By Molly Freeman
Photo courtesy of Dance United.
From the Annie E. Casey Foundation’s 200 Juvenile Detention Alternatives Initiatives around the country to New York City’s Andrew Glover Youth Program, there are many outreach programs in the US that offer alternatives to youth incarceration. These efforts work to reduce juvenile detention through a wide variety of methods. Some groups call for improvements, in cases involving minors, within the justice system itself, while others focus on working directly to rehabilitate the offenders through counseling, mentoring, and care.
However, one group in the UK, Dance United, offers a unique alternative to incarceration for young people.
The group began in the ’90s as a means of outreach to street children in Ethiopia, youths in post reunification Germany, as well as young Catholics and Protestants in Northern Ireland.
In 2006, Dance United launched their Academy program in Bradford, West Yorkshire to work with young offenders and disadvantaged youths. The company has since opened programs in London, Yorkshire, and Wessex.
“Our biggest goal is about using professional, contemporary dance training and performance to really shift and inspire the young people that we work with into more quality futures,” explains the London branch’s Alliance Dance Director Carly Annable-Coop. She became involved with Dance United nine years ago and currently works at the London Academy program.
Dance United works with young offenders in the UK, but also with young adults who have been marginalized by society. Young people, who participate in Dance United, do so for a number of reasons; they might have had trouble in mainstream education, had a difficult upbringing, or have just been struggling in their lives.
The dance curricula can last anywhere from six to ten weeks and are established on a case-by-case basis, with programs that are full-time, five days a week, six hours a day. Annable-Coop emphasizes that although the program does teach contemporary dance, those who participate also learn a host of life skills.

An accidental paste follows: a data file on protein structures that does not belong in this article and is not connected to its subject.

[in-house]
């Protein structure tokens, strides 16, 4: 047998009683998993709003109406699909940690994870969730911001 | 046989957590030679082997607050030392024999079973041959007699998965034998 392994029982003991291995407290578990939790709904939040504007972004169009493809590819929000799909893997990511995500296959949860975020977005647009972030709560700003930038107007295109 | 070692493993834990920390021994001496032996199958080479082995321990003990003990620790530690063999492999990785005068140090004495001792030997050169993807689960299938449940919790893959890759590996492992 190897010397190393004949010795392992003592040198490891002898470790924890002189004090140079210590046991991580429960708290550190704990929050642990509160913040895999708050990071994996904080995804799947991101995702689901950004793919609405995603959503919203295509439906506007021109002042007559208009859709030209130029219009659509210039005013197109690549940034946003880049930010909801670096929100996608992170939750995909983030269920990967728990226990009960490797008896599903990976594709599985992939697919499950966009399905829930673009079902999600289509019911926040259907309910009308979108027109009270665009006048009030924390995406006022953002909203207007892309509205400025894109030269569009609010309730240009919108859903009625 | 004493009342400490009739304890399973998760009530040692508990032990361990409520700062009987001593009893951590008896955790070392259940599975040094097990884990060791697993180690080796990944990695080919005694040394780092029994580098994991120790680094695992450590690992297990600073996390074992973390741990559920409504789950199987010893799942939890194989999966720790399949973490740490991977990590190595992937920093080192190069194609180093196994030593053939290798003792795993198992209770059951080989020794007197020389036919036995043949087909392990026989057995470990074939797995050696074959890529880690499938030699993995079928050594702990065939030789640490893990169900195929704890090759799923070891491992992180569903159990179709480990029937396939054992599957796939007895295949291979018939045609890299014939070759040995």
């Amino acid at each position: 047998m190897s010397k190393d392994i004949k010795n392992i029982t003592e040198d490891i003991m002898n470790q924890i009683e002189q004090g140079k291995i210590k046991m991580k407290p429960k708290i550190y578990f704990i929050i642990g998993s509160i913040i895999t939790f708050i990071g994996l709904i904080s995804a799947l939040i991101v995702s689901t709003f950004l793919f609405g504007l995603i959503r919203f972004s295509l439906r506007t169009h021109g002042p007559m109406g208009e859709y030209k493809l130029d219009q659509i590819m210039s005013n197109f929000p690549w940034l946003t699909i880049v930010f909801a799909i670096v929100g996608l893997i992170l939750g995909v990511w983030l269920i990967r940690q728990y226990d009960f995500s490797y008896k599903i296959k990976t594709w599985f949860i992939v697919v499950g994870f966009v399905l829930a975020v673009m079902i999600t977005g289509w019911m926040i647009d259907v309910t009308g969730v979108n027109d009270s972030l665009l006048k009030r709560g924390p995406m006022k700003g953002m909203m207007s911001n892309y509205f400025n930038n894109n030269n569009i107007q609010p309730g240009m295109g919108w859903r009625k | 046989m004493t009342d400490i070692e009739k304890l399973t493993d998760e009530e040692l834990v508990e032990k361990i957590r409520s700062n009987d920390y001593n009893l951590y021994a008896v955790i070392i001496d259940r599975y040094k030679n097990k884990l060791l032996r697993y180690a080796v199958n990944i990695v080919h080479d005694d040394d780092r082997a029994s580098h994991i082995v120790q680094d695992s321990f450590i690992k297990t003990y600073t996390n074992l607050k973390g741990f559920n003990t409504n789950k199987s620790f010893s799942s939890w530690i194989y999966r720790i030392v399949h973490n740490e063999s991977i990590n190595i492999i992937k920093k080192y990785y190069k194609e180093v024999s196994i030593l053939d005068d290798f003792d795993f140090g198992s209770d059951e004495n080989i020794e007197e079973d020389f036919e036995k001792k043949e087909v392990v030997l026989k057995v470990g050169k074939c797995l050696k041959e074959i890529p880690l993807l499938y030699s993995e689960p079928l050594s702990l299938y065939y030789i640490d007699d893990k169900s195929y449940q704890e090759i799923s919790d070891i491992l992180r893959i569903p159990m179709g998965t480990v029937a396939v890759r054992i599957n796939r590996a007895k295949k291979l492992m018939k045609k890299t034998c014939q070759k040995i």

“I think dance is at the heart of it. By doing dance they are proactively learning other skills about themselves,” she says.
Teamwork, trust, how to be trusted, and time management are among these skills. In addition, some young people who start the program might have trouble with reading or writing, which is improved through the portfolio work they are assigned. Annable-Coop also explains that the London Academy has a solution-based life coach that works with each participant in order to address specific issues in their lives.
When beginning a Dance United program, all participants are paired with a mentor for a year. The mentor monitors a participant’s progress and then decides what the next steps for the particular person should be at the end of the program. For those who are interested in continuing on with dance, they are able to join Dance United’s performance company, which meets on a weekly basis.
Annable-Coop attributes the success of Dance United to the intensity of the program, as well as the professionalism and dedication of the staff. She explains that they set serious goals for the young adults who participate and expect them to take the program just as seriously. The staff puts the participants on stage quickly in order to demonstrate how much they can learn in a short amount of time.
However, despite this quick turn around time, Dance United expects the participants to put on professional-level performances. Everyone involved, from the lighting and costume designers to the dance instructors, takes the participants seriously and works very hard to put on accomplished performances.
Although Dance United aims to work with young offenders and disadvantaged youth in order to get their lives on track, the artistic aspect is also integral to the program.
“We’re an arts led company. The art is at the forefront of everything that we do,” Annable-Coop says. “Achieving those high artistic standards is crucial to our work and to make sure those young people achieve and are excellent in what they do.”